• Adding animations to pages;
  • Inserting drop-down menus;
  • Zooming in or out on a picture;
  • Displaying pop-up windows and dialog boxes;
  • Playing multimedia files, such as audio, video, etc.;
  • Changing the appearance of an element when hovered over;
  • Clicking on something to display or hide the information.

Overall, JavaScript is essential for validating any user input that gets sent to the server. Besides interactivity, JavaScript is also used to build single-page applications that run on just one HTML page, creating a smooth navigation flow and user experience. Since it gets embedded directly in the HTML code to be then interpreted by the running browser, the browser itself can “read” the code and run it.

JavaScript is ultimately vital for frontend development due to its less heavy load on the server (since you validate the input beforehand) and widespread support. By the way, for more exciting frontend-related stuff, be sure to check out our article on the difference between Create React App and Next.js.

What are some ways JavaScript is used for backend processes?

Even though originally, JavaScript was created for browsers only, years of programming evolution brought it to the level where it can now be placed on the server and process requests from those same browsers. And it does it with the help of one special tool - a framework called Node.js, which gives JavaScript a platform for hosting purposes.

Now, Node.js does what just a couple of decades ago was only possible by adding another programming language to the mix, like Ruby on Rails, PHP, Python, etc., which meant more resources to use and more developers to hire. The framework, however, is a runtime environment acting as a small operating system by and of itself and giving an opportunity for a program to run outside of a browser.

But why does JavaScript need it in the first place? Because of something called the JavaScript engine. You see, when the language gets used in the browser, that browser contains an engine to interpret and execute the code in a way the machine can understand. The server doesn’t have it, and that’s why Node.js gets weaved into the picture.

Yet it’s not just the “because we can” approach that transformed JavaScript into a backend tool - the benefits very soon became apparent. For example, the language is quite good at handling large amounts of data, which is usually a given when working with servers and huge databases. It’s also fast, reliable, scalable, and has considerable support based on a vast developer community.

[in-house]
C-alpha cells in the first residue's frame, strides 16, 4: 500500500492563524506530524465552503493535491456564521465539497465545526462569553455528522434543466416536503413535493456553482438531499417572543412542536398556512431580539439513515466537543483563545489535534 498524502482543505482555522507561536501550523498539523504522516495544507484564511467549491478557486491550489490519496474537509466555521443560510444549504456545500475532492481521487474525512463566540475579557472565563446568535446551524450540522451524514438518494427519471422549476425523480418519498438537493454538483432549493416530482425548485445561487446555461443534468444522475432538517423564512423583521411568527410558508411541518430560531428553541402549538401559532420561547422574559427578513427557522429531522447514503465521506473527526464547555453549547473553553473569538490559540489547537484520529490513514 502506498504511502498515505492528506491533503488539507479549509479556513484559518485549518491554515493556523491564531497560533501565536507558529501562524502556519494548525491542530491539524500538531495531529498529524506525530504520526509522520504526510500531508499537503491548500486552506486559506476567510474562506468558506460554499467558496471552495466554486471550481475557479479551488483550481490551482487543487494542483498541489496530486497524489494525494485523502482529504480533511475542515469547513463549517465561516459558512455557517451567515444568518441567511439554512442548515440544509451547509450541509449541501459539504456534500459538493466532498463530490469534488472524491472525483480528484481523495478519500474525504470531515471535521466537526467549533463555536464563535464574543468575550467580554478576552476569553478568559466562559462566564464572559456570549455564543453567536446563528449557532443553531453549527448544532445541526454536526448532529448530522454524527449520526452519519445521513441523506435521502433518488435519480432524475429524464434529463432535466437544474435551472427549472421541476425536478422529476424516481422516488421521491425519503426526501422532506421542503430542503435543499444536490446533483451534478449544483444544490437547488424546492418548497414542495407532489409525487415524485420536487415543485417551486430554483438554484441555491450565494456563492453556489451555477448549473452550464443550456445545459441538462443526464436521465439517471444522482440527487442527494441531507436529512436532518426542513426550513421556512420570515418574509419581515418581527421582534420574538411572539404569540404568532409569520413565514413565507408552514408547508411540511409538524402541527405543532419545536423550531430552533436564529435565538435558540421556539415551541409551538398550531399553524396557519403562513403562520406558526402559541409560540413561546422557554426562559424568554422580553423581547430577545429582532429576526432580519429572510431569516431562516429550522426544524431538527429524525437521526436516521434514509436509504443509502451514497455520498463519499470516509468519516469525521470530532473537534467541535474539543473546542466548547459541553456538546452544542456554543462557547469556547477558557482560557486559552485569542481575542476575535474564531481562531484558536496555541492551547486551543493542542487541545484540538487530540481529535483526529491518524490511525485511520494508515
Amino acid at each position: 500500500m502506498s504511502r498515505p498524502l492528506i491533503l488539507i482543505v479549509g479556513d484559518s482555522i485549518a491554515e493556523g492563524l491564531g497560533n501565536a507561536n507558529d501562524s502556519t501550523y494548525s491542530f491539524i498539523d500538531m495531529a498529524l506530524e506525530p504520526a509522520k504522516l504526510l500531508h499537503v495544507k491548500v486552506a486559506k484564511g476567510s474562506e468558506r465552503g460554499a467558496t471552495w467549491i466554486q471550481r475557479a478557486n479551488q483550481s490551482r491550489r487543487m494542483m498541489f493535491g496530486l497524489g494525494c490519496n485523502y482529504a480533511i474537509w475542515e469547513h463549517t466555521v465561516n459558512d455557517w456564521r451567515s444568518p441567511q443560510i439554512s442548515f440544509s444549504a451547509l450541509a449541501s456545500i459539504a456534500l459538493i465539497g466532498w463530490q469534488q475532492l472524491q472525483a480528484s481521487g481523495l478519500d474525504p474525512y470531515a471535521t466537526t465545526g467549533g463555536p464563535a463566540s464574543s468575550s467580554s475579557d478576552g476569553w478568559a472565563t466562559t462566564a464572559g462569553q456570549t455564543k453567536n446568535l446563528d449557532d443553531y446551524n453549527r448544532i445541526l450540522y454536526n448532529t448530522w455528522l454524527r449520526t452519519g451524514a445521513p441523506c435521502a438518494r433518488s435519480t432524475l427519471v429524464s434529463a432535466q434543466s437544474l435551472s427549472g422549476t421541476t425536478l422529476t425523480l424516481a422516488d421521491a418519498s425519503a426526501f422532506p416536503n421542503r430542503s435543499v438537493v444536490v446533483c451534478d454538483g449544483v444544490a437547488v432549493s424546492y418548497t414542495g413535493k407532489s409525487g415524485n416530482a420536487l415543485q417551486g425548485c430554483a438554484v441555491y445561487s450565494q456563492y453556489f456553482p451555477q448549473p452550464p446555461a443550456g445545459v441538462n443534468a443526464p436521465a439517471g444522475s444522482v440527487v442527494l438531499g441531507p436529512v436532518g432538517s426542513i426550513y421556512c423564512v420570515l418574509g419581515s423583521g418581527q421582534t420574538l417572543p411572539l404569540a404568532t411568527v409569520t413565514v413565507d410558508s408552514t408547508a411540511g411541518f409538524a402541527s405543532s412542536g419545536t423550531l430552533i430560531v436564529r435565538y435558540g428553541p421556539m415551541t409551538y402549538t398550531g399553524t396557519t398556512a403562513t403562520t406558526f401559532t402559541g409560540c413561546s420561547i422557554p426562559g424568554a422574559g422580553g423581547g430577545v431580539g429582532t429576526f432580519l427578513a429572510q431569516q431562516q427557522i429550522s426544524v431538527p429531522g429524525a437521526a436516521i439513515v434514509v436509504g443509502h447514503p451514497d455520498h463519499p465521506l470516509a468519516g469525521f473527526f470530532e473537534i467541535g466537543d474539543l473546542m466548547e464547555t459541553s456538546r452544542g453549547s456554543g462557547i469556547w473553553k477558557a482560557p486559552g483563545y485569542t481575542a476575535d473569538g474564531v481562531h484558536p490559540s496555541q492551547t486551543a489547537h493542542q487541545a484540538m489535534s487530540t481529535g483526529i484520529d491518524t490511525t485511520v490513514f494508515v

What’s the difference between frontend and backend development?

In web development, front-end (the client-side) and backend ( the server-side) are two sides of the same coin, with the coin being either the website or the web application. The front-end is called the client-side because the code is being run on the user’s computer and displayed on their browser. Backend, however, deals with the code that’s run on the web server.

In a more simplified way, when your browser loads a page, it makes a request to the server to go fetch the data. The server first analyzes that request, retrieves what is asked of it, and then transforms the data so that the browser can easily display it. Now on to the differences between front-end and back-end development.

Front-end development means creating visible parts of websites and web applications - everything users can see and interact with, such as links, buttons, animations, and other web content. At the core of front-end development lies that HTML, CSS, and JavaScript trio we’ve previously described.

Meanwhile, back-end web development deals with the web layer where all the data gets stored and accessed - the databases. Backend developers make sure the server can handle the requests, sort them, and send them back to the front-end, where users can see the result on their screens.

Another critical part of server-side development is ensuring the website runs without a hitch, which means being free of bugs, being able to handle the traffic, as well as managing authentication requests, file downloads and uploads, and data encryption.